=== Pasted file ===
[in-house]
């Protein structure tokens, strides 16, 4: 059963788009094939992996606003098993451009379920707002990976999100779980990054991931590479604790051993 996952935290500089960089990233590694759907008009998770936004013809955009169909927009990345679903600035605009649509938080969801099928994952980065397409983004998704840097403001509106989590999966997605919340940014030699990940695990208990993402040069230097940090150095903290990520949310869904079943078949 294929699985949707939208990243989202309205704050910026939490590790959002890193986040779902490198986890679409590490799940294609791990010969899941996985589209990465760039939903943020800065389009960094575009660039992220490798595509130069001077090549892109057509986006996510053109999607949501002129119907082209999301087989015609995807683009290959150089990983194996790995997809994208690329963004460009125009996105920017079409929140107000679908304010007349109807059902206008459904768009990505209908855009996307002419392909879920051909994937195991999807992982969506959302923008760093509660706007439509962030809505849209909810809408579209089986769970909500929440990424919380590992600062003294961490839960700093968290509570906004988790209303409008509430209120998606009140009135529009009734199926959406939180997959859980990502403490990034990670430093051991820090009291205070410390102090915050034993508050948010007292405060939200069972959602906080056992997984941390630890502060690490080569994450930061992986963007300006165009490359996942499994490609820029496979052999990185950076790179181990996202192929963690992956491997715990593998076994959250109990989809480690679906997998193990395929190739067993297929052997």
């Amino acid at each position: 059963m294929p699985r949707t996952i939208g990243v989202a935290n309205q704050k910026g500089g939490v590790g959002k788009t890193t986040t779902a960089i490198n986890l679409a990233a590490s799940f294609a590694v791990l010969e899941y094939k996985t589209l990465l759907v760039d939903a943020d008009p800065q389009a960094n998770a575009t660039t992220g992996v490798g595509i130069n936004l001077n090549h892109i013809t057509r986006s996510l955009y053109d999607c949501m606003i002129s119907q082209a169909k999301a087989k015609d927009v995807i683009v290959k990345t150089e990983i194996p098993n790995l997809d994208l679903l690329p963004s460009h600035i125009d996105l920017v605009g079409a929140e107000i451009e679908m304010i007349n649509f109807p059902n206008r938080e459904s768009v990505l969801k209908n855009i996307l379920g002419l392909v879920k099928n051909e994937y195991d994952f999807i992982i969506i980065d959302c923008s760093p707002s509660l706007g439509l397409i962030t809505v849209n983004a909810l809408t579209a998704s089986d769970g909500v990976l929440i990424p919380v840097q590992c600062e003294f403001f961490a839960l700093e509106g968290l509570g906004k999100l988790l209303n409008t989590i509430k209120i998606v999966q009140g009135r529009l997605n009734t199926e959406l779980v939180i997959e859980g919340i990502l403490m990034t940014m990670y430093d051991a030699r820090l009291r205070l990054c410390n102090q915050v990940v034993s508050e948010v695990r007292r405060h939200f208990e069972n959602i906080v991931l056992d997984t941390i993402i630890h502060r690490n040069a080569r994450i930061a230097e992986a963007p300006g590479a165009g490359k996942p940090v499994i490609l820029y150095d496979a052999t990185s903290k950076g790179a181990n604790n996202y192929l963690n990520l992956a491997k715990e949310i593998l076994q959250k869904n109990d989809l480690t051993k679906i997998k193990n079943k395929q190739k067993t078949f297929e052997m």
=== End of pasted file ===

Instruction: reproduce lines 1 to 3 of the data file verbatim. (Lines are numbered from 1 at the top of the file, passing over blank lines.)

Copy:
[in-house]
């Protein structure tokens, strides 16, 4: 059963788009094939992996606003098993451009379920707002990976999100779980990054991931590479604790051993 996952935290500089960089990233590694759907008009998770936004013809955009169909927009990345679903600035605009649509938080969801099928994952980065397409983004998704840097403001509106989590999966997605919340940014030699990940695990208990993402040069230097940090150095903290990520949310869904079943078949 294929699985949707939208990243989202309205704050910026939490590790959002890193986040779902490198986890679409590490799940294609791990010969899941996985589209990465760039939903943020800065389009960094575009660039992220490798595509130069001077090549892109057509986006996510053109999607949501002129119907082209999301087989015609995807683009290959150089990983194996790995997809994208690329963004460009125009996105920017079409929140107000679908304010007349109807059902206008459904768009990505209908855009996307002419392909879920051909994937195991999807992982969506959302923008760093509660706007439509962030809505849209909810809408579209089986769970909500929440990424919380590992600062003294961490839960700093968290509570906004988790209303409008509430209120998606009140009135529009009734199926959406939180997959859980990502403490990034990670430093051991820090009291205070410390102090915050034993508050948010007292405060939200069972959602906080056992997984941390630890502060690490080569994450930061992986963007300006165009490359996942499994490609820029496979052999990185950076790179181990996202192929963690992956491997715990593998076994959250109990989809480690679906997998193990395929190739067993297929052997």
């Amino acid at each position: 059963m294929p699985r949707t996952i939208g990243v989202a935290n309205q704050k910026g500089g939490v590790g959002k788009t890193t986040t779902a960089i490198n986890l679409a990233a590490s799940f294609a590694v791990l010969e899941y094939k996985t589209l990465l759907v760039d939903a943020d008009p800065q389009a960094n998770a575009t660039t992220g992996v490798g595509i130069n936004l001077n090549h892109i013809t057509r986006s996510l955009y053109d999607c949501m606003i002129s119907q082209a169909k999301a087989k015609d927009v995807i683009v290959k990345t150089e990983i194996p098993n790995l997809d994208l679903l690329p963004s460009h600035i125009d996105l920017v605009g079409a929140e107000i451009e679908m304010i007349n649509f109807p059902n206008r938080e459904s768009v990505l969801k209908n855009i996307l379920g002419l392909v879920k099928n051909e994937y195991d994952f999807i992982i969506i980065d959302c923008s760093p707002s509660l706007g439509l397409i962030t809505v849209n983004a909810l809408t579209a998704s089986d769970g909500v990976l929440i990424p919380v840097q590992c600062e003294f403001f961490a839960l700093e509106g968290l509570g906004k999100l988790l209303n409008t989590i509430k209120i998606v999966q009140g009135r529009l997605n009734t199926e959406l779980v939180i997959e859980g919340i990502l403490m990034t940014m990670y430093d051991a030699r820090l009291r205070l990054c410390n102090q915050v990940v034993s508050e948010v695990r007292r405060h939200f208990e069972n959602i906080v991931l056992d997984t941390i993402i630890h502060r690490n040069a080569r994450i930061a230097e992986a963007p300006g590479a165009g490359k996942p940090v499994i490609l820029y150095d496979a052999t990185s903290k950076g790179a181990n604790n996202y192929l963690n990520l992956a491997k715990e949310i593998l076994q959250k869904n109990d989809l480690t051993k679906i997998k193990n079943k395929q190739k067993t078949f297929e052997m």